As a bonus other thing I would like to see modified, I want to add more depth to Intermissions, and hope to make encounters in them as fun as the Operations themselves. That would make it possible to run games in the style of the Giant Robo OVAs or Xenosaga, and let you save up the giant robots for those times when you want to make the robots an occasional thing, to keep them special.
The Intermission system right now is fairly robust, which is to say it can do nearly anything elegantly with a minimum of complications, but suffers from being fairly bland. Skills are like Weapons, but without any of the special effects, and Traits are like Upgrades that cannot be enhanced. Item rules are almost nonexistant, and in fact are simply Traits with a few extra rules attached. I also am being very generous by calling that extra paragraph "rules".
The upside to this is that, as advertised, you don't need to refer to the book a lot to roleplay Intermission scenes. You don't need special rules to research a weapon capable of countering the enemy's latest gimmick, you can just roll an Extended Academics Test and you'll probably find something of value eventually, nor does social combat function any different from normal physical combat at all; You just tell people enough unsavory things until they break down like the bad guys from a series of videogames featuring Ace Attorneys.
There is nothing wrong with this per se, but with all the range of viable choices and tactical depth present in Operations, it is a shame that all you really need to solve any kind of Intermission challenge (whether it is social, investigative, a battle, or of some other kind) is a high stat first, an appropriate skill second, and a trait to help out possibly maybe as a tertiary benefit.
Now, there are limits to how much more complexity I want. As far as items go, I would rather not invoke the common "Inventory minigame" traditional to RPGs, with ridiculously long shopping lists of items half of which are never going to be relevant. Things like that bog down character creation too much in a game where you already need to stat up TWO characters instead of one, so they are going to stay as Traits.
That said, Traits could stand to be more like Upgrades than they are right now, for one they could scale and improve over time, for two they could have more interesting mechanical effects. Most Traits are tied to flavor right now, and they tend to provide an Advantage when that flavor makes them beneficial to you. Keeping in mind that GGG is effects-based and more about cinematics than realism, what Traits need is to be able to cover the kinds of of scenarios that PCs usual face (from diplomancing to treating wounds to hacking databases) problems in a way that is mechanically interesting without being tied to overly-specific fluff.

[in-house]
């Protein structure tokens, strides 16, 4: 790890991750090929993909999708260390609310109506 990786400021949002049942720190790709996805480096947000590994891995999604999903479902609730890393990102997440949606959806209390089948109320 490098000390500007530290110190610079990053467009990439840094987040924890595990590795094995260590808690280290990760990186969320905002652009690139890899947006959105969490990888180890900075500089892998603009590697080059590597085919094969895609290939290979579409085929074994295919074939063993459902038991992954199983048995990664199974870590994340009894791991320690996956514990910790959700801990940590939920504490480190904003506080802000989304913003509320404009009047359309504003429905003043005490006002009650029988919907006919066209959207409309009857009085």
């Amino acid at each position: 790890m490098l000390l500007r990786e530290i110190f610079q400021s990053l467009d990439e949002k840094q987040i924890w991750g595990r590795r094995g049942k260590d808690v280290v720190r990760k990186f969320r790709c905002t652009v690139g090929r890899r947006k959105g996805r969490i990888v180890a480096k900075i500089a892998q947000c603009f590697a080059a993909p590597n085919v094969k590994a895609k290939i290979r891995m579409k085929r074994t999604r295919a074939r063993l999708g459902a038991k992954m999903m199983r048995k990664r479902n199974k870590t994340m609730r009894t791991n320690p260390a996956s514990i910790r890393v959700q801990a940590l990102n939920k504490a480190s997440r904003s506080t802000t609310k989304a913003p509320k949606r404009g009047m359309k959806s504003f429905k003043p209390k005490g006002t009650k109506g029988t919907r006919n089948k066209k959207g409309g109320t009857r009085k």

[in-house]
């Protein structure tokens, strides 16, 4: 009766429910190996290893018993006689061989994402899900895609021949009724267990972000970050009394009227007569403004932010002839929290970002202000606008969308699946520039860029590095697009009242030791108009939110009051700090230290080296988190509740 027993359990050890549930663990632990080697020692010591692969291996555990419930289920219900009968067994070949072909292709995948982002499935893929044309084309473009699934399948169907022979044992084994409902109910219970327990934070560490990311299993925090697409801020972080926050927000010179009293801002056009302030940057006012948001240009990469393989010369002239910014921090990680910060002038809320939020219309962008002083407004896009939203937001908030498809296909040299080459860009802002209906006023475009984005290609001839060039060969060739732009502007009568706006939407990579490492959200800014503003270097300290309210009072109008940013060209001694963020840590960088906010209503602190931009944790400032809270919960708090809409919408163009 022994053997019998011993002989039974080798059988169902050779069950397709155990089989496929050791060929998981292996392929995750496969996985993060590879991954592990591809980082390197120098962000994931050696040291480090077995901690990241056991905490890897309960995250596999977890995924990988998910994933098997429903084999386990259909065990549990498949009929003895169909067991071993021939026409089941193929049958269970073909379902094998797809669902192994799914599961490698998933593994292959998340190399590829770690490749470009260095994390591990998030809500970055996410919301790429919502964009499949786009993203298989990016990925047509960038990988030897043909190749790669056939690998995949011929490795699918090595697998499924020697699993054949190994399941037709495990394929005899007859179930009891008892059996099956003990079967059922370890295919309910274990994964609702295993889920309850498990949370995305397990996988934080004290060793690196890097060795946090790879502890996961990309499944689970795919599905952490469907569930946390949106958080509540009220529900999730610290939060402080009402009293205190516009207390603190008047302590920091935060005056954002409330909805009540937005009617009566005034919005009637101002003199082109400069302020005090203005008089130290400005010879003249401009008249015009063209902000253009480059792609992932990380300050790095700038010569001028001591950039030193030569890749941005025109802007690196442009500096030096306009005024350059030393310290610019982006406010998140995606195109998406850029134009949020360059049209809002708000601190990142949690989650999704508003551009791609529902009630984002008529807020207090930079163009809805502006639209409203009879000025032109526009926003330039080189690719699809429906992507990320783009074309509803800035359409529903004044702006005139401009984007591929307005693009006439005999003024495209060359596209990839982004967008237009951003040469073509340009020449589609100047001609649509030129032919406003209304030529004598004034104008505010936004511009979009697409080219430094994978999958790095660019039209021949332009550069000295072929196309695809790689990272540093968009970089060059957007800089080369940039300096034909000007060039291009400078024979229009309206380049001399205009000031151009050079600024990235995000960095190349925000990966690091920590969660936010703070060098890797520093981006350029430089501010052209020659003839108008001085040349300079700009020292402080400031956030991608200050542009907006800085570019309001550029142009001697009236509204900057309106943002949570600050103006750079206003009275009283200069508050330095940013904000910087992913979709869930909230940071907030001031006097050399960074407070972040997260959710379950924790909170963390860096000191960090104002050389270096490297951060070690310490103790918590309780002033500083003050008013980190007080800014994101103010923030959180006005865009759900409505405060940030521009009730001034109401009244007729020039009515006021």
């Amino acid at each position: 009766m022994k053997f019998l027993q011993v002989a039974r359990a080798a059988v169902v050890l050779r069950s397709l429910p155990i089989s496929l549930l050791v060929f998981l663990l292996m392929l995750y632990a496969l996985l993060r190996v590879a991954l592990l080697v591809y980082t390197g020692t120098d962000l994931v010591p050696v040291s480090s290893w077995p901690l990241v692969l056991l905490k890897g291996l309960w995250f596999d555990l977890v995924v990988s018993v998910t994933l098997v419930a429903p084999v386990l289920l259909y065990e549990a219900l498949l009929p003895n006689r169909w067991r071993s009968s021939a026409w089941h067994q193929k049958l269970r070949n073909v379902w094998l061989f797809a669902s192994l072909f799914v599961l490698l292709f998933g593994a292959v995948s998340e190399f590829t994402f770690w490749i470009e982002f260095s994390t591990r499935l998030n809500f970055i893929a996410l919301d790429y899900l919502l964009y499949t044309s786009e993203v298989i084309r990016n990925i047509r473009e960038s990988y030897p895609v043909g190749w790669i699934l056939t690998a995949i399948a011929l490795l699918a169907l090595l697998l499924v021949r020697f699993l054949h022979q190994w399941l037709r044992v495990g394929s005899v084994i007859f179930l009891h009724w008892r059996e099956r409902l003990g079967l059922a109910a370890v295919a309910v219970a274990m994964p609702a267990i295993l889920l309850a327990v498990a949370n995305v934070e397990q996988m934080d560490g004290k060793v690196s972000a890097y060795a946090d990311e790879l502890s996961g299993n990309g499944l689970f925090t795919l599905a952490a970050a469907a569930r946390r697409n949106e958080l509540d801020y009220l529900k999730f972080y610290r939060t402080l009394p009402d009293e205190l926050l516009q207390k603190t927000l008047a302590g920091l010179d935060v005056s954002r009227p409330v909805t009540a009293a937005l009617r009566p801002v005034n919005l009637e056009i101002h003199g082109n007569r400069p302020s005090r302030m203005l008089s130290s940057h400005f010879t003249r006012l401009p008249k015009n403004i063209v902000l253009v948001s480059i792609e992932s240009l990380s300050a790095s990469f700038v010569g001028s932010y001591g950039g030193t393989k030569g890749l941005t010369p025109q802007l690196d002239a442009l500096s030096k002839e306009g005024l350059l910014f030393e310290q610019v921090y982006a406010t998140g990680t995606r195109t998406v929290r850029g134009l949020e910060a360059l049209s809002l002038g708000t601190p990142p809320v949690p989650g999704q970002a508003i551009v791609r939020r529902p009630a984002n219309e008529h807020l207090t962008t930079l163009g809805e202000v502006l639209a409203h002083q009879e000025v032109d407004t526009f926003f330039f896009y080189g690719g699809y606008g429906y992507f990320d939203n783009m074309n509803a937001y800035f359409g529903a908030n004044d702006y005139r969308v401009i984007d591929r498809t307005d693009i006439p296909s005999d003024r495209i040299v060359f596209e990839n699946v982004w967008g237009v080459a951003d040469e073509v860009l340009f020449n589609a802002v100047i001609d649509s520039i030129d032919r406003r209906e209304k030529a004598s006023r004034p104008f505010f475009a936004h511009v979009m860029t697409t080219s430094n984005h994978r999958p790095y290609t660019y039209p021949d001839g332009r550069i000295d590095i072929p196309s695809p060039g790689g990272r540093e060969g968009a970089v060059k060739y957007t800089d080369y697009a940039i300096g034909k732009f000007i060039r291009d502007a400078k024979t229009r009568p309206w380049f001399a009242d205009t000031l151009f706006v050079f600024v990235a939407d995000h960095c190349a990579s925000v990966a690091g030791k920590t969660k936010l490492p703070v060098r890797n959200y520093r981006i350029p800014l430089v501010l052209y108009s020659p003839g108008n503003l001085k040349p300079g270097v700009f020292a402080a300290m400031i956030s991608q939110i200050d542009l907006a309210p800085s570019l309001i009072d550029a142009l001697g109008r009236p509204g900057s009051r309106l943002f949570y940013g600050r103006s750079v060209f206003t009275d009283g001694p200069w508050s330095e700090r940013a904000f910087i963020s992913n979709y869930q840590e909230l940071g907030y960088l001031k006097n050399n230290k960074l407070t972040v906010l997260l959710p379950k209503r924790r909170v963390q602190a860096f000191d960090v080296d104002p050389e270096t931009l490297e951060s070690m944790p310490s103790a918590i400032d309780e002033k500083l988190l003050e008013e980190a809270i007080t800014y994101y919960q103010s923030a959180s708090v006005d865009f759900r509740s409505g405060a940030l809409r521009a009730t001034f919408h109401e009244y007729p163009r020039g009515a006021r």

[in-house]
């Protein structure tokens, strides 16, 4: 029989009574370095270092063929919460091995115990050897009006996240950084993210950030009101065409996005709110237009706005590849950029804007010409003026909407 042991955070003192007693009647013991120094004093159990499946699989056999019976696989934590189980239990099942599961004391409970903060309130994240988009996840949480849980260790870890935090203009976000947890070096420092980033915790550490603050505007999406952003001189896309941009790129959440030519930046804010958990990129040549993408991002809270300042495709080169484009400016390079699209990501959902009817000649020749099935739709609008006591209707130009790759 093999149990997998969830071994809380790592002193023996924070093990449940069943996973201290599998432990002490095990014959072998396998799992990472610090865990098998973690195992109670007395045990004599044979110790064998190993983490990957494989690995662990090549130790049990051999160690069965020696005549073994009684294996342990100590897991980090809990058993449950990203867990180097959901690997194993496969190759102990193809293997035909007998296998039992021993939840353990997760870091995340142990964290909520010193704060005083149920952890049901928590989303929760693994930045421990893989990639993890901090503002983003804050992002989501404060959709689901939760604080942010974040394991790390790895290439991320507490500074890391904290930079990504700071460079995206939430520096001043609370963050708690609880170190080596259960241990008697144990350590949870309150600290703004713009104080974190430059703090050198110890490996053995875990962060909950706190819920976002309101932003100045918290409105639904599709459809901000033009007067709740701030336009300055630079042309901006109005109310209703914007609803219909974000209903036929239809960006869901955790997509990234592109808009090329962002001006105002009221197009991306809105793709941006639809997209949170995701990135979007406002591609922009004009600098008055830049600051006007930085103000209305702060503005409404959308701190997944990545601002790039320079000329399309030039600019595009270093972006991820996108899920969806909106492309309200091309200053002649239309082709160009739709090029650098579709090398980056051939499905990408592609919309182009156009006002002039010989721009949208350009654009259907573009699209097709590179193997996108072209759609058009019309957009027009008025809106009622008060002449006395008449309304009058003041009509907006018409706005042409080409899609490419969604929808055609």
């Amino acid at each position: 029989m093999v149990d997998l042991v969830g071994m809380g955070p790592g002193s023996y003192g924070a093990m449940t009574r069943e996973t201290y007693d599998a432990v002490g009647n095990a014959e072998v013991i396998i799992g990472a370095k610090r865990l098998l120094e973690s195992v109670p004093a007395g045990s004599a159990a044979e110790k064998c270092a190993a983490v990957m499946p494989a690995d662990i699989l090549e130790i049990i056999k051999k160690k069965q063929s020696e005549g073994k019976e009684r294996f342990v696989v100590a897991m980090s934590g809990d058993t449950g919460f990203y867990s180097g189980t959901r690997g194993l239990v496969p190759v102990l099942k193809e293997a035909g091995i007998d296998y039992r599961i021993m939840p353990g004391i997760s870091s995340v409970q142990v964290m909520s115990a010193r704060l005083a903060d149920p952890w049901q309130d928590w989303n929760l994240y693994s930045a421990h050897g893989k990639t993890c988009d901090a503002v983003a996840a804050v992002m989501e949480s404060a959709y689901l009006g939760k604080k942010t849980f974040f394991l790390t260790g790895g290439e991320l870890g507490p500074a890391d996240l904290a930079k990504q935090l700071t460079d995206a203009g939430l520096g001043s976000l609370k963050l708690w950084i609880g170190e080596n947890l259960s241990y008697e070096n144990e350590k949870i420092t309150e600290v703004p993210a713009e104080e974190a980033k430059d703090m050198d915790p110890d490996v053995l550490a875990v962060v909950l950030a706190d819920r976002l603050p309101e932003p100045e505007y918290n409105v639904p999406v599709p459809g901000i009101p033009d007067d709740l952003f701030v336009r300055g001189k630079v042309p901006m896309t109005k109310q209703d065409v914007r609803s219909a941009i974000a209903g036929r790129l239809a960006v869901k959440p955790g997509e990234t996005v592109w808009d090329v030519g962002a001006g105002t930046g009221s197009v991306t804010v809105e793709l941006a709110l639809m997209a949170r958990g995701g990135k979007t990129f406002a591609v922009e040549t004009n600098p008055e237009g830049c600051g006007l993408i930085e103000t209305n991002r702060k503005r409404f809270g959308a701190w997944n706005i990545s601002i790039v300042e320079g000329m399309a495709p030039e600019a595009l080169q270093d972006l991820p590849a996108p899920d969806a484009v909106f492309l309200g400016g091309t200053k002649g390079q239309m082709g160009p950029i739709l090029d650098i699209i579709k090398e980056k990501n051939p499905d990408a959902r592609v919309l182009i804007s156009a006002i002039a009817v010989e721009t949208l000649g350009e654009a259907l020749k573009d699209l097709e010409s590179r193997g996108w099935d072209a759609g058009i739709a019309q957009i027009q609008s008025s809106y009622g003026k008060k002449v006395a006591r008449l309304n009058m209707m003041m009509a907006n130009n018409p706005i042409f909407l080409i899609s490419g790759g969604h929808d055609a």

For example, a common problem with many games in which you are
expected to do investigation is that when the PCs fail their rolls to find a clue, the
game comes down to a halt until someone figures out a new lead. Many games with investigation as a central theme give people a chance
to automatically pass such checks at the cost of some other resource or a limited number of times,
in this way they help to keep things moving without necessarily needing
a derail of several hours to find another lead.
You can actually do this (or something like it) with the current rules, but by
making specific mechanics for investigative Traits we can make them more
interesting mechanically than, say, rewriting "Lucky" to apply only to
Investigation Skill Tests.
The way Traits would improve like Upgrades is rather
self-explanatory, an organization-themed Trait could be powered
up to have more retainers the more PP you spend on it, and a style of
martial arts will unlock the Secret Succession Technique sure
to destroy any who fights you after it is fully enhanced.
We note down the kinds of things that a character could want to do,
and make a category of Traits for each. Here's such a list, with a few
-Combat (For people who want their martial artist or sniper to be unique mechanically)
-Healing (Like Support Upgrades, but for characters)
-Movement & Vehicles (Vehicles that can emphasize terrain versatility, combat viability, etc)
-Knowledge & Research (Various ways to get clues from the GM)
-Allies (From having dozens of mooks to a singular ally stronger than you are)
This is only a sample short list, but I hope it gets the point across. I frankly have no idea if this is going to work out, but it could add a lot of fun things to do in the game beyond robots.